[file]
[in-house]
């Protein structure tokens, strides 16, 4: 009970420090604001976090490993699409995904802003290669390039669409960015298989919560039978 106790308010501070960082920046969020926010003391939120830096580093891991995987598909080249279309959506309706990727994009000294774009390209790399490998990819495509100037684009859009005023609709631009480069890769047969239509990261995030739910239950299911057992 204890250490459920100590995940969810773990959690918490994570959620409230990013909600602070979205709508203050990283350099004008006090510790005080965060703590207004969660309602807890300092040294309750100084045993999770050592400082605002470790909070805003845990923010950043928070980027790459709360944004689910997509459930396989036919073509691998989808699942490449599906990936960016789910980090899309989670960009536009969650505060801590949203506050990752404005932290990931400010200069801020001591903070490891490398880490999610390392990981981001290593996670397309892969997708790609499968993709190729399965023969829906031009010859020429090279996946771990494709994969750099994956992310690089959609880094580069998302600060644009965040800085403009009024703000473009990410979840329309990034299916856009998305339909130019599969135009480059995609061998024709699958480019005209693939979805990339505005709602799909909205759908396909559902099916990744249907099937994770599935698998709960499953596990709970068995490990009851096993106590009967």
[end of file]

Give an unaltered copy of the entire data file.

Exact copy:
[in-house]
């Protein structure tokens, strides 16, 4: 009970420090604001976090490993699409995904802003290669390039669409960015298989919560039978 106790308010501070960082920046969020926010003391939120830096580093891991995987598909080249279309959506309706990727994009000294774009390209790399490998990819495509100037684009859009005023609709631009480069890769047969239509990261995030739910239950299911057992 204890250490459920100590995940969810773990959690918490994570959620409230990013909600602070979205709508203050990283350099004008006090510790005080965060703590207004969660309602807890300092040294309750100084045993999770050592400082605002470790909070805003845990923010950043928070980027790459709360944004689910997509459930396989036919073509691998989808699942490449599906990936960016789910980090899309989670960009536009969650505060801590949203506050990752404005932290990931400010200069801020001591903070490891490398880490999610390392990981981001290593996670397309892969997708790609499968993709190729399965023969829906031009010859020429090279996946771990494709994969750099994956992310690089959609880094580069998302600060644009965040800085403009009024703000473009990410979840329309990034299916856009998305339909130019599969135009480059995609061998024709699958480019005209693939979805990339505005709602799909909205759908396909559902099916990744249907099937994770599935698998709960499953596990709970068995490990009851096993106590009967």